Haglöfs Flint Pants

I said “Haglöfs should do a softshell version of the Rugged Mountain Pants” to which they said, “You’re an idiot, you’ve already seen them, the Flint Pant“. How right they were, and I’ve got a pair on test to prove it.

They are similar to the Rugged’s in a few ways, but they’re definitely not a photocopy printed on stretchy fabric. The big zipped and mesh-lined thigh pockets are the thing I like, so damned handy and that front facing positioon is great for a map. The stretchy fabric lets you cram stuff in too.
The fabric is Flexable 4-way stretch, a kinda light to midweight variety, not totally windproof so will work most of the year round and will be fine with longjons in winter. I’ve used various Flexable fabrics plenty over the past few years and it’s good stuff, sweat management, drying times and wind and water repellancy are all excellent. Constant washing and wearing  is no problem either, a lot of polyamide in the mix gives it longevity.
Own brand fabrics should be seen by us as an equivalent not lesser choice, and that goes for all the manufacturers. Well, apart from some waterproof membranes which are just rebranded clingfilm. Anyway, I digress.
Three other zipped pockets and a prefitted belt on a nicely sculpted and smoother waist finish off the top end.

The knees have been toughened up with the heavier Flexable, they’re well shaped though and still stretchy so no restriction or resistance. Further down, the ankle cuffs have some business going on. The lower legs are zipped and have Keprotec crampon patches but the best upgrade over the Ruggeds are the internal gaiters. They’re double-poppered, have an inner silicon grip strip and drawcord adjustment. No lace hook so they’ll only stay put on boots, but I’m used to fitting my own hooks, ah it’s a bootcentric world out there still.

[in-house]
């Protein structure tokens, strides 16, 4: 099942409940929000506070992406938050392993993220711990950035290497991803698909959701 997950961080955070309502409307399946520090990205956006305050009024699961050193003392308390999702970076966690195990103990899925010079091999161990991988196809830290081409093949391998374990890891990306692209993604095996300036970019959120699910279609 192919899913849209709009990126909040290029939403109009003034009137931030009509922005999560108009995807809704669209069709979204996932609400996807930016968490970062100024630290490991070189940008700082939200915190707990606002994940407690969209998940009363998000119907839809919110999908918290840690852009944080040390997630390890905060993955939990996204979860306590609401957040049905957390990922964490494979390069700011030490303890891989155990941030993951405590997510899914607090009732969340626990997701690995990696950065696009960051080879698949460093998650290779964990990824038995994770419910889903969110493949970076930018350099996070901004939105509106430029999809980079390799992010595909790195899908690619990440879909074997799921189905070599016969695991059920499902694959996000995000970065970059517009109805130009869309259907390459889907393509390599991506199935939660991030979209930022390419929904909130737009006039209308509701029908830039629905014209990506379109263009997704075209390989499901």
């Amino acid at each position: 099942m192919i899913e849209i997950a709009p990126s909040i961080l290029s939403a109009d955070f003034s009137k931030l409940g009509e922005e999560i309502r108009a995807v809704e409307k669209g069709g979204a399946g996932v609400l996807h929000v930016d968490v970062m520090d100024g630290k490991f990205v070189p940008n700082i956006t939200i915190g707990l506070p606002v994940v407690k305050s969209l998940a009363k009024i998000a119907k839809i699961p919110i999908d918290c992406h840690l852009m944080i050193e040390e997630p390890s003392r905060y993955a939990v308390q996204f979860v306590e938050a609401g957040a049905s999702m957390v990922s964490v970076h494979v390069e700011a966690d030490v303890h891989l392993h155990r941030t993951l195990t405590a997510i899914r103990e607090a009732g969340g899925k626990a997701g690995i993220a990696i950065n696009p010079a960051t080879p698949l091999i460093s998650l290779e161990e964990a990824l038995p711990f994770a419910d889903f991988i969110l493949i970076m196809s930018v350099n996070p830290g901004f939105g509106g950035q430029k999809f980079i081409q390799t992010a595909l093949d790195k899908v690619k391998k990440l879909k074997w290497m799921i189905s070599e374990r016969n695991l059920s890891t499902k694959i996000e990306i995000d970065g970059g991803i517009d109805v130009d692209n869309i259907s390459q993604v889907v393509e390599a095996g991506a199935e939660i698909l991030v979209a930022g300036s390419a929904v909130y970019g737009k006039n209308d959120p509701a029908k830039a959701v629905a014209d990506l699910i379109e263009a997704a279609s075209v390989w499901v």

I rarely wear regular gaiters these days so for non-summer trips these fit the bill perfectly, in fact I can see these coming out to play right into winter as the whole pant has a nice balance between comfort, protection and usability.

Cracking pair of pants, they’ve been seen in action on here already and they’ll be staying near the top of the washing pile.

 

15 thoughts on “Haglöfs Flint Pants

  1. I haven’t used any fancy washing stuff for a few years now, everything goes in non-bio powder/tabs/liquid together here since the wee yin’s been about, no time for anything else. Here’s the thing, I haven’t noticed any difference in fabric performance.

  2. Interesting. I wondered having chucked my new Montane Terra’s in the ordinary wash whether I’d defeated the DWR. Not that I’ll do anything about it if it has, at least not until the next Paramo washing session.

  3. DWR can get stripped by bio detergents, but extra rinsing should help, washing with non bio next time to take out the ordinary wash residue as well, scent stuff, colour brighteners etc, all gets jammed in there as well.

    Fancy soaps that add water repellancy etc add water repellancy to everything, including the surfaces where do don’t want it like the inside of a membrane waterproof jacket.